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Solfe
2015-Apr-04, 03:12 PM
If you transported Mars or Moon rocks and soils back to Earth and placed them on a table, would Joe Average be able to identify that they are from a different planet? Are there any exceptional qualities that would set them apart from earthly rocks for a skilled eye? To me, Moon rock and dust looks like concrete, but I've only seen them in videos.

Eclogite
2015-Apr-05, 01:43 AM
If you transported Mars or Moon rocks and soils back to Earth and placed them on a table, would Joe Average be able to identify that they are from a different planet? In my experience Joe Average has trouble distinguishing markedly different terrestrial rocks from each other and would be woefully ill equipped to distinguish samples from another planet, unless they had a large brass plaque attached.

Meteorites from Mars and from the moon sat in collections around the world before they were recognised for what they are, so even the skilled eye needs a lot of help. In the case of Martian specimens it was the composition/ratios of trapped atmosphere which matched that measured by the Viking landers. There are also isotope ratios that help pin down lunar material, but some aspects of the petrology would also be suggestive.

fjong1200
2015-Apr-06, 12:19 AM
How can we distinguish rocks from the moon collected on earth from the ones collected on the moon?

Swift
2015-Apr-06, 01:45 AM
How can we distinguish rocks from the moon collected on earth from the ones collected on the moon?
Rocks from the moon collected on Earth show evidence of passing through our atmosphere as meteors.

fjong1200
2015-Apr-06, 02:11 AM
if they are not broken apart on entry i suppose that they will have a burn crust. But if they are fragmentet stones from the moon suggesting a stone/s big enough to survive entry could a large amount not be without that crust?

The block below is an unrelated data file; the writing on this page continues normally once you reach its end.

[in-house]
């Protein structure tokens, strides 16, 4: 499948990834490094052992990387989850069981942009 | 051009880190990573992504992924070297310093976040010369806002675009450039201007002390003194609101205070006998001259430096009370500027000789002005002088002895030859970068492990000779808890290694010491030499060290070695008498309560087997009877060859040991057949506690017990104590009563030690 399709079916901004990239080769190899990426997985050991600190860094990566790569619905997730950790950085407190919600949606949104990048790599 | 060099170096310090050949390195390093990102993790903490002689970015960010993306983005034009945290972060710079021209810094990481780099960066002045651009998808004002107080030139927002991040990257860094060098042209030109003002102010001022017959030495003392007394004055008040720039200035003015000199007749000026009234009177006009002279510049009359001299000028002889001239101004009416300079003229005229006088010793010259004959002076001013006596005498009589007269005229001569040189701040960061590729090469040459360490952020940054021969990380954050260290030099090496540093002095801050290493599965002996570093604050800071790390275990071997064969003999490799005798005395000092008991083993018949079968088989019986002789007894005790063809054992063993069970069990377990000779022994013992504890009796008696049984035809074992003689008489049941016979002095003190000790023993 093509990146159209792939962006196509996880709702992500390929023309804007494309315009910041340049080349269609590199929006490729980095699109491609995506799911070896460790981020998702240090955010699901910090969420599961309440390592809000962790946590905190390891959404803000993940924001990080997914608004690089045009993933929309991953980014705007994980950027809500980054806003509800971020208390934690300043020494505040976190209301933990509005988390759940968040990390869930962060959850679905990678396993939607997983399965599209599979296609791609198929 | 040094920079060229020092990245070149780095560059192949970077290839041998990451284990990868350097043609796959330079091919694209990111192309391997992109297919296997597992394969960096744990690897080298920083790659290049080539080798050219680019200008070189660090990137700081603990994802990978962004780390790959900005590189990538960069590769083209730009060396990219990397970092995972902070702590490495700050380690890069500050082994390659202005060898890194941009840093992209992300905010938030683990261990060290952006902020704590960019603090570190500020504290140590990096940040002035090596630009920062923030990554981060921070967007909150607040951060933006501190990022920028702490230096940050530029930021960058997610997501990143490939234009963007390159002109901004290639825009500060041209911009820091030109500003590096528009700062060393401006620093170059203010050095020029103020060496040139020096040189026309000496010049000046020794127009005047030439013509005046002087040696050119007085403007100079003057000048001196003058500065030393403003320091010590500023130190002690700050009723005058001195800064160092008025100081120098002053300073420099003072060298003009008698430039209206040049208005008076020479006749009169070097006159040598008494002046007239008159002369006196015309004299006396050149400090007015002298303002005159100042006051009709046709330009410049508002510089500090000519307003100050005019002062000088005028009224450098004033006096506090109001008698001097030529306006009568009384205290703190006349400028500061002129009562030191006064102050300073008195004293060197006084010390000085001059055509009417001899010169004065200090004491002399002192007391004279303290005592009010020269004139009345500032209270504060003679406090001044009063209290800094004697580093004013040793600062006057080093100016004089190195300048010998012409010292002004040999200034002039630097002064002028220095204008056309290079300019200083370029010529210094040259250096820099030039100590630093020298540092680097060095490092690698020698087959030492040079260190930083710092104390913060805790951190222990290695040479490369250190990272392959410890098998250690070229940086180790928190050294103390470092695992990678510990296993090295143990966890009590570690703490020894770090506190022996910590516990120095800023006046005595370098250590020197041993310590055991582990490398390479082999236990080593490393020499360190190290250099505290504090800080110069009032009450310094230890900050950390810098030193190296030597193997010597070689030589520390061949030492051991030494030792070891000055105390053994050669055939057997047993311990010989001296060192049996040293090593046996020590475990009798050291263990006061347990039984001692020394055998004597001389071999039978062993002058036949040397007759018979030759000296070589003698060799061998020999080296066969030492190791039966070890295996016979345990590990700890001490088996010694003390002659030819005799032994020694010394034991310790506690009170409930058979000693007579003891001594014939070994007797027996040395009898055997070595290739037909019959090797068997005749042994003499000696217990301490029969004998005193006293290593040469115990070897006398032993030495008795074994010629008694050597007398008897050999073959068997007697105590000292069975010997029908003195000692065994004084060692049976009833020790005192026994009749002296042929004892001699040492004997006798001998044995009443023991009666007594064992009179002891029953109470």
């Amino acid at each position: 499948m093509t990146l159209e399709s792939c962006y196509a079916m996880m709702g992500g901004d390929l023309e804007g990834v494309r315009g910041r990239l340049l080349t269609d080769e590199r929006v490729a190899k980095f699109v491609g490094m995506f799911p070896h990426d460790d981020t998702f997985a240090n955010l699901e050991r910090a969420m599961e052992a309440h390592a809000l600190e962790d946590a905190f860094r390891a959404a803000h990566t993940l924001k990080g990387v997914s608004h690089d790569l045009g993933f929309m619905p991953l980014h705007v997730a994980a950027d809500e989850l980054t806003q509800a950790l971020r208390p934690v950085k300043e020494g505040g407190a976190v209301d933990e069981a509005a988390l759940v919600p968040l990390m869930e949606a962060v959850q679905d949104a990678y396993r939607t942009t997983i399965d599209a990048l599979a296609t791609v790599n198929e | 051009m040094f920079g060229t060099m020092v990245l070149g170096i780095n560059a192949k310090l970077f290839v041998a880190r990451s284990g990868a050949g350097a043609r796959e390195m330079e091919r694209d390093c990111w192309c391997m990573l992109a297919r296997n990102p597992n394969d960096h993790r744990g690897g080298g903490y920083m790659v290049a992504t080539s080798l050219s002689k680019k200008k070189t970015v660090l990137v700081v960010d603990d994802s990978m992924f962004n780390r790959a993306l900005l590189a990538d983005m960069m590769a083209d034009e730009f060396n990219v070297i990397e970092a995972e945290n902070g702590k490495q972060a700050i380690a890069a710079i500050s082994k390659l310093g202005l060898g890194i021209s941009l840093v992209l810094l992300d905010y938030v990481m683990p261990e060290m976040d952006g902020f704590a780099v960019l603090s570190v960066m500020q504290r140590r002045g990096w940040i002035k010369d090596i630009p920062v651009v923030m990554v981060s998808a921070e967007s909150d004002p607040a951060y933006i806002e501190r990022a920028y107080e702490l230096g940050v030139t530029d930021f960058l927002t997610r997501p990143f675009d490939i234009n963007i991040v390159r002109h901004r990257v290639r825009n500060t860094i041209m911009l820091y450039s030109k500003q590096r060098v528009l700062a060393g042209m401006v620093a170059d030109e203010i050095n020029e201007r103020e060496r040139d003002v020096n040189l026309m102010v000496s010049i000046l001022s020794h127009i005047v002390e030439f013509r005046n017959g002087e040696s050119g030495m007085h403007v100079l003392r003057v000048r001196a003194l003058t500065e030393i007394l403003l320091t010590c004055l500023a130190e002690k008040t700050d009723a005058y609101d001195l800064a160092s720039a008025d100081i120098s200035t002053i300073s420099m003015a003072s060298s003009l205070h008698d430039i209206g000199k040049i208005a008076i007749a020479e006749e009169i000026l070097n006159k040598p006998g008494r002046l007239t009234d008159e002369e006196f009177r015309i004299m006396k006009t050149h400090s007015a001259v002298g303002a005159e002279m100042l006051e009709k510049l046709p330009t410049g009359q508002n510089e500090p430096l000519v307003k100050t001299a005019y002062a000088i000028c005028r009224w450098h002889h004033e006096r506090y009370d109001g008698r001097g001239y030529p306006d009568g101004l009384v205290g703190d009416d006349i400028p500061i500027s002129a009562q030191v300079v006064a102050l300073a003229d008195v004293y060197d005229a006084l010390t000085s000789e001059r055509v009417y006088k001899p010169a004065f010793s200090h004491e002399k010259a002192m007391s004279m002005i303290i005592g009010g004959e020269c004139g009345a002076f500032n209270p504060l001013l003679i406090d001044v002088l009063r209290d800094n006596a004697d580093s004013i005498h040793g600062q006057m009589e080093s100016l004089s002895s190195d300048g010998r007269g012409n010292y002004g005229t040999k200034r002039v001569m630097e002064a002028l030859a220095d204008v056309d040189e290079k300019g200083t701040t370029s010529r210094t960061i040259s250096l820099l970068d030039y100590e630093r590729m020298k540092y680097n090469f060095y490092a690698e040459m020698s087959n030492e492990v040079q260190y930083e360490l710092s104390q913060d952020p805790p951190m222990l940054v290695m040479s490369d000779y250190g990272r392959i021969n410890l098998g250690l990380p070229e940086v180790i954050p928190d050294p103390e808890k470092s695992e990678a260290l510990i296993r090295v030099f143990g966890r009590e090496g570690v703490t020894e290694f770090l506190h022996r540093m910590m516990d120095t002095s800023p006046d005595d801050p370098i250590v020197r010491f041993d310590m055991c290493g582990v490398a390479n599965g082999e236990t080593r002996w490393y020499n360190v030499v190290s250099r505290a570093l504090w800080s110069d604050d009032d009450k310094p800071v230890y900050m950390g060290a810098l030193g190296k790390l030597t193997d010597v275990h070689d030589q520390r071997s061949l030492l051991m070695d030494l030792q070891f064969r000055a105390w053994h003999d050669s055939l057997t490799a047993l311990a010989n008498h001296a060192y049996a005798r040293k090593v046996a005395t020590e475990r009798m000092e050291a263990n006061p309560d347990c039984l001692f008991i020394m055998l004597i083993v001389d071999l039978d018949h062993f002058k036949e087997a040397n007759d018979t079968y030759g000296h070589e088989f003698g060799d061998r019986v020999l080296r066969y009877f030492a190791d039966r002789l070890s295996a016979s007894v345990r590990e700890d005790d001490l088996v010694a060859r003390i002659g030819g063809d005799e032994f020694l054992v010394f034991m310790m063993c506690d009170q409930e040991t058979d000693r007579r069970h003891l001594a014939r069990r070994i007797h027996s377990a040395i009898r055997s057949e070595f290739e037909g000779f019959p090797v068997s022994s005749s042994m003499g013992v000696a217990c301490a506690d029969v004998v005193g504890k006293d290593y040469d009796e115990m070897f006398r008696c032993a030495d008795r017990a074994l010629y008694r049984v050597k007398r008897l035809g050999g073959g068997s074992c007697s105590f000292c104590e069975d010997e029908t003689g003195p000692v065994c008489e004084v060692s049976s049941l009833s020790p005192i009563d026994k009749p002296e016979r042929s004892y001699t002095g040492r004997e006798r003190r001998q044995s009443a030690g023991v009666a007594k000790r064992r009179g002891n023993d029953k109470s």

And im thinking more in terms of somebody trying to deliberatly "sell" a moon rock collected on earth as a moon collected on the moon surely that somebody would remove any signs of crust right.
and i guess it would make it more valuable or prove a point for those so inclined ;)

Swift
2015-Apr-06, 12:46 PM
And im thinking more in terms of somebody trying to deliberatly "sell" a moon rock collected on earth as a moon collected on the moon surely that somebody would remove any signs of crust right.
and i guess it would make it more valuable or prove a point for those so inclined ;)
Since NASA has records of every sample brought back from the Moon (the information is on-line, I'm too lazy at the moment to track it down), I would assume a buyer would want some evidence as to how such a sample came to the seller, and some record of the chain of custody.

Squink
2015-Apr-06, 10:37 PM
Last I checked, rhyolite was still rhyolite, basalt still basalt, no matter which minor planet it came from. Isotopic analyisis might tell the tale, but not the mark one eyeball.